Wall texture may seem like an afterthought to most homeowners, but it can completely change the look of a room. One way to achieve wall-texture uniqueness is with the slap brush technique. Also called “crow’s feet,” “tiger skin texture” or “palm texture,” slap brush is thicker and more interesting than a simple sprayed pattern. Here’s some info to get you started.
The costs here depend largely on what type of drywall you use. The higher the quality, the more expensive the cost. In general, however, applying slap-brush drywall is not a very costly project.
Most texture applications require some prior experience. You can certainly practice on your walls, just keep in mind that your finished product will reflect the skill level of the applicator. If you would rather call in a professional, contact a skilled drywall contractor in your area.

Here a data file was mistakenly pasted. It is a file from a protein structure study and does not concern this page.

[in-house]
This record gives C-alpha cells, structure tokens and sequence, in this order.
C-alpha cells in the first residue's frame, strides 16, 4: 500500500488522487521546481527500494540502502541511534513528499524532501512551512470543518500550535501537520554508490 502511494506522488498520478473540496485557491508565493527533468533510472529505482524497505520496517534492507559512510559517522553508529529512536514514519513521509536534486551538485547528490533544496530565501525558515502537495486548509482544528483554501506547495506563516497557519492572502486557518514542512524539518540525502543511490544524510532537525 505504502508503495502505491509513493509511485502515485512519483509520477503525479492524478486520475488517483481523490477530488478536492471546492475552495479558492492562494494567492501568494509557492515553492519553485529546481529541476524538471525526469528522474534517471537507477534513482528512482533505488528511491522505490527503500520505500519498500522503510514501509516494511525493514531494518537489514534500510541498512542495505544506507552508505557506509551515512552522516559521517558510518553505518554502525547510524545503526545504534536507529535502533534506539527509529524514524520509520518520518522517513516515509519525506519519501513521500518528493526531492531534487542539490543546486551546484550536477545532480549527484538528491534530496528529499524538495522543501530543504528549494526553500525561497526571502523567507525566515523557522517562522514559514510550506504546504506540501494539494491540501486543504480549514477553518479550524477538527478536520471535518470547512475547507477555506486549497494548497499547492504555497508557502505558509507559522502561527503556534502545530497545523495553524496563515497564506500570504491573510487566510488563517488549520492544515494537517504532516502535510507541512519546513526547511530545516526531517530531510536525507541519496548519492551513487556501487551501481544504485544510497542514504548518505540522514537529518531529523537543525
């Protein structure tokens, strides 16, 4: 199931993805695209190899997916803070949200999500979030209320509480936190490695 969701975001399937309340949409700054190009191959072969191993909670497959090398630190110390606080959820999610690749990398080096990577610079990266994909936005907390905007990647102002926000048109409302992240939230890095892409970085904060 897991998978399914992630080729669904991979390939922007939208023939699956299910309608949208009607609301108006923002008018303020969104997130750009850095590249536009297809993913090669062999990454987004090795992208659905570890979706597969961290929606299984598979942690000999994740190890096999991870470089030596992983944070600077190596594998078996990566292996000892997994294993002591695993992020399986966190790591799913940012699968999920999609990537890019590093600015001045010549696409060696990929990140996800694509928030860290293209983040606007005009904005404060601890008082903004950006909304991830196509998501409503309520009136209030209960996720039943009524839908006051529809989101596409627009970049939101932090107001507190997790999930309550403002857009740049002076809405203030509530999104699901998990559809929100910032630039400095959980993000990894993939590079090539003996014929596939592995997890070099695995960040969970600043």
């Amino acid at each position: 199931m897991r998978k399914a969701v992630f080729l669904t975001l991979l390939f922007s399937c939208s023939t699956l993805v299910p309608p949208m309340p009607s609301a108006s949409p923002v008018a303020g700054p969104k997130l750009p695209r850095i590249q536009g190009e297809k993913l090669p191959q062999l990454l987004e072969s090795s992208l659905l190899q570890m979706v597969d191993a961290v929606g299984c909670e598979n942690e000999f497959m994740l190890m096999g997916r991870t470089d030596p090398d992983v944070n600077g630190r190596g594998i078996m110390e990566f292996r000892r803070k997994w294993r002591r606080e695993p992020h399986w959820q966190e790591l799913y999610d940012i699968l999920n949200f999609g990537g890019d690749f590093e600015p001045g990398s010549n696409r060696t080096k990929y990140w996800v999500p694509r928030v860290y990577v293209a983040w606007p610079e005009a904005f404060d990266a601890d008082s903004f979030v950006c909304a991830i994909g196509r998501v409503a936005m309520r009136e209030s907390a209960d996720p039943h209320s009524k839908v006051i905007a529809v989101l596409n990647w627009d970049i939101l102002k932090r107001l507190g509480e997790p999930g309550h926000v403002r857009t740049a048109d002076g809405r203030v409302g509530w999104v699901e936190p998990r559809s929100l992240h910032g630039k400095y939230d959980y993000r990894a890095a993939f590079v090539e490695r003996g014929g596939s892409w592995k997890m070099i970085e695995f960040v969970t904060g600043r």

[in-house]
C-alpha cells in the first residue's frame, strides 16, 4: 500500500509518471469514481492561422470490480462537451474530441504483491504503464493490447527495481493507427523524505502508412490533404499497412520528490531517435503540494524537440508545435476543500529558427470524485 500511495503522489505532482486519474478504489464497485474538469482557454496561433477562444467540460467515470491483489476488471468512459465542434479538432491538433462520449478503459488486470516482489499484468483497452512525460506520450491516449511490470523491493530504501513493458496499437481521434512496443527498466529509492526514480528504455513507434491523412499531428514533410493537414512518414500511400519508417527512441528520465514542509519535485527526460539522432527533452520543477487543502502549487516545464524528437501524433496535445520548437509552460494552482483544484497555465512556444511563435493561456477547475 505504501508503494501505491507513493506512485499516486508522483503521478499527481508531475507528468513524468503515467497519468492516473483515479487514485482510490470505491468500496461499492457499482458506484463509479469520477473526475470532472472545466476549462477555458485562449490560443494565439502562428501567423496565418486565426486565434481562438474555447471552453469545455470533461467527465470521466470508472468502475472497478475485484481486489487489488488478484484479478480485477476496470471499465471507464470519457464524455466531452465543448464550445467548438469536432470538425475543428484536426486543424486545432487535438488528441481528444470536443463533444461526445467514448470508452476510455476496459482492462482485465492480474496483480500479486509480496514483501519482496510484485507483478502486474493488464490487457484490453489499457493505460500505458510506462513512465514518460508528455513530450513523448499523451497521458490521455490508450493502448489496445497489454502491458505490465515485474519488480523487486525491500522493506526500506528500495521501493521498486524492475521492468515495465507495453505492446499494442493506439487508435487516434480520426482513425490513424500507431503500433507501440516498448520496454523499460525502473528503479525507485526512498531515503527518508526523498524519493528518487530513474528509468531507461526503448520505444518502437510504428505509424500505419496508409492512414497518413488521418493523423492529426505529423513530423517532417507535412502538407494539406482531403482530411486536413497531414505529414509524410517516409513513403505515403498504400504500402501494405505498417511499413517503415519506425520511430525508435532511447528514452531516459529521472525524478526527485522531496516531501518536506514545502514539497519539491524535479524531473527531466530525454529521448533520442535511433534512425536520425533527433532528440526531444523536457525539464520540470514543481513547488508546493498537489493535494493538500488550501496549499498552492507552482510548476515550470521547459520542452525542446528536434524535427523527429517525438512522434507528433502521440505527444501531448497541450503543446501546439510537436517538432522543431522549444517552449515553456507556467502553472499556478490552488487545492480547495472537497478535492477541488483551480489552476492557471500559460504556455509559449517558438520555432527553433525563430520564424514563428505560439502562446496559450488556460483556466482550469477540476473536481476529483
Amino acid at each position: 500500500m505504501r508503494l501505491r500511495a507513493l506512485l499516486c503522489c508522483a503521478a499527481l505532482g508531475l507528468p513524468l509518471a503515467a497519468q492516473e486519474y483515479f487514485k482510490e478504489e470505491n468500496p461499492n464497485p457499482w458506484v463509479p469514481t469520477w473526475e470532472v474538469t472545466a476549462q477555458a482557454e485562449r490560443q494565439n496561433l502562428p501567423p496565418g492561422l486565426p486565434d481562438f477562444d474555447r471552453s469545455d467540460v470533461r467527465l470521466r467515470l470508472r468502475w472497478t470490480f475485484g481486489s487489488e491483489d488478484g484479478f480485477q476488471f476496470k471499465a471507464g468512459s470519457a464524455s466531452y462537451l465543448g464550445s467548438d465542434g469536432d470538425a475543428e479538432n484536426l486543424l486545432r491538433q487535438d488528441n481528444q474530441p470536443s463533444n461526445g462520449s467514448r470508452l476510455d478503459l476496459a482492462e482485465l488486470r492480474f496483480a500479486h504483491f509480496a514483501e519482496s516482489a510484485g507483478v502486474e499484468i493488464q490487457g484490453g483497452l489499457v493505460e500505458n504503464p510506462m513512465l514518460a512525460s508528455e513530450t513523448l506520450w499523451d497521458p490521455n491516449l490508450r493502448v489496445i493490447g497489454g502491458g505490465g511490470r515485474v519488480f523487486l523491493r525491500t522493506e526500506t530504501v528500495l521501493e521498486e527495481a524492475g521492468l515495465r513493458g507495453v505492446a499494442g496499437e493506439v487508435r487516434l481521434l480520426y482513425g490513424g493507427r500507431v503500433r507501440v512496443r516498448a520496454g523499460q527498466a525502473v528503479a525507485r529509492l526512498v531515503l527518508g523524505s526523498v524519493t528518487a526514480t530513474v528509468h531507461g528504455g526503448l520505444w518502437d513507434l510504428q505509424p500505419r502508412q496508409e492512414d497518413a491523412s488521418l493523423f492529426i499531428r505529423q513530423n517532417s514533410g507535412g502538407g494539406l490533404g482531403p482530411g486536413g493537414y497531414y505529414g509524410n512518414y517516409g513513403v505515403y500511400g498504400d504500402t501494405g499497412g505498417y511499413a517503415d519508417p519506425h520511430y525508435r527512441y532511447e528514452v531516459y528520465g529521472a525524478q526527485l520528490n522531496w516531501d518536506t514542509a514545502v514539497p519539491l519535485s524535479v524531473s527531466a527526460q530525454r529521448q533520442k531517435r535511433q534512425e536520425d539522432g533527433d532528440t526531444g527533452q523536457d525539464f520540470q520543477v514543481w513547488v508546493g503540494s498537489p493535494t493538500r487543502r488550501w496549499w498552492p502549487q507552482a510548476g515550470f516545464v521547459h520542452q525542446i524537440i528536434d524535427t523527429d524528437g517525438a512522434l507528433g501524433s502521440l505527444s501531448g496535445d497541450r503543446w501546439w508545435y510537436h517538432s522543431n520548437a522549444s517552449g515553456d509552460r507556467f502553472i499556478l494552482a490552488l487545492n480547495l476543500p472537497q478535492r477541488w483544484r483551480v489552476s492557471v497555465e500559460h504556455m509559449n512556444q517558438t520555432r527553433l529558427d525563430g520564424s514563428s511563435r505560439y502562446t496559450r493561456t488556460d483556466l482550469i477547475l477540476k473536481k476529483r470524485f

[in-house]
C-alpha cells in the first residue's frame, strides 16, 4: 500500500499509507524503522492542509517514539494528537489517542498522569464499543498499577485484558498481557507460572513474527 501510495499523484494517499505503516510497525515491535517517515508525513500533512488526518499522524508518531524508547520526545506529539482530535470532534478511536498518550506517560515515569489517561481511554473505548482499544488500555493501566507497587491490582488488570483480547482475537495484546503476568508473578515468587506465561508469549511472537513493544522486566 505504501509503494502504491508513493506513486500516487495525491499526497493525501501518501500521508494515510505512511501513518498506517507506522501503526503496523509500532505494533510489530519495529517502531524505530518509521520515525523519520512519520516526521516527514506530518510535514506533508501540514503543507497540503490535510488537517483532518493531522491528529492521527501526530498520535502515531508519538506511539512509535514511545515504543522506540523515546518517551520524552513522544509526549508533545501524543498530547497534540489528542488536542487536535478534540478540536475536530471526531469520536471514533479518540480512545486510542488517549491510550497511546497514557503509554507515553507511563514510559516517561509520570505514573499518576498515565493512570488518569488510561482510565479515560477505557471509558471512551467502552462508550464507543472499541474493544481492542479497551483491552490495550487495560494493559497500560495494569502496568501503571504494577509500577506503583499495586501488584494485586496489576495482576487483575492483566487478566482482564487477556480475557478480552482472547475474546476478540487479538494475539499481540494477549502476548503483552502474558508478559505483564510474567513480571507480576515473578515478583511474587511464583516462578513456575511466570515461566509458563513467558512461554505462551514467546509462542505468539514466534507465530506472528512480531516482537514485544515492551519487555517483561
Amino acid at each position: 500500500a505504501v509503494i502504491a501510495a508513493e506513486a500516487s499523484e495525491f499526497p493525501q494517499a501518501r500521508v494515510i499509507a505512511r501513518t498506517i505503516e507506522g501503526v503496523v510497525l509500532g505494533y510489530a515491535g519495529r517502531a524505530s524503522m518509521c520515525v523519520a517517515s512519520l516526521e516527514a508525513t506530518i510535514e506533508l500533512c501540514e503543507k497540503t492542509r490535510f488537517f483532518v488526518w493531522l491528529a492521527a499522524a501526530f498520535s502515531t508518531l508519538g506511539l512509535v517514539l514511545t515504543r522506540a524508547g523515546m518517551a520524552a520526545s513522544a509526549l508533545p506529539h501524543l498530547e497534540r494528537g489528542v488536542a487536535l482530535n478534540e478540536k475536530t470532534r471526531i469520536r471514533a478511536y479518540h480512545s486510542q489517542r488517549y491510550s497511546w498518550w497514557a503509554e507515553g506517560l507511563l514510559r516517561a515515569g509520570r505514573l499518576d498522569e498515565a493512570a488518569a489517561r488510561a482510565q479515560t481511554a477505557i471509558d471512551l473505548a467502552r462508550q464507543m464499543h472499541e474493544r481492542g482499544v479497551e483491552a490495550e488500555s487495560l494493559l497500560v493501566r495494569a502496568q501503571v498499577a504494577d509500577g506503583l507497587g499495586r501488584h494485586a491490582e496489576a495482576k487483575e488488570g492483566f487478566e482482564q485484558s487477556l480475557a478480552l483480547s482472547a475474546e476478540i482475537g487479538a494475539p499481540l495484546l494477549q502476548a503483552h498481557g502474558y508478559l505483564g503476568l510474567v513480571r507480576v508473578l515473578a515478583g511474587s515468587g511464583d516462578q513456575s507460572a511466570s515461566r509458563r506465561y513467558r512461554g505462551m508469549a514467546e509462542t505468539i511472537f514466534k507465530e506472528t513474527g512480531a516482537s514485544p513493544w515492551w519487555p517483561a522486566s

Walls completed with the slap brush texture are easy to maintain, even more so once they’ve been sealed. Simply clean them with a damp cloth or use a household cleaner for tougher stains.
You can either water-down your plaster and spray it in a medium splatter with a texture hopper (a sprayer powered by an air compressor), or you can apply it with a nap roller.
For the traditional slap-brush effect, slap the brush quickly into the plaster. It helps to soak your brush about 30 minutes before beginning, and to rotate it after each application.
Or, you can create a stipple effect. While the texture is still wet, use a stipple brush and press into the wet texture. Pull straight away, being careful not to smear the wet plaster.
To create more of a swirl texture, after you have sprayed the initial texture, dip your trowel in mud and swirl through the wet plaster.
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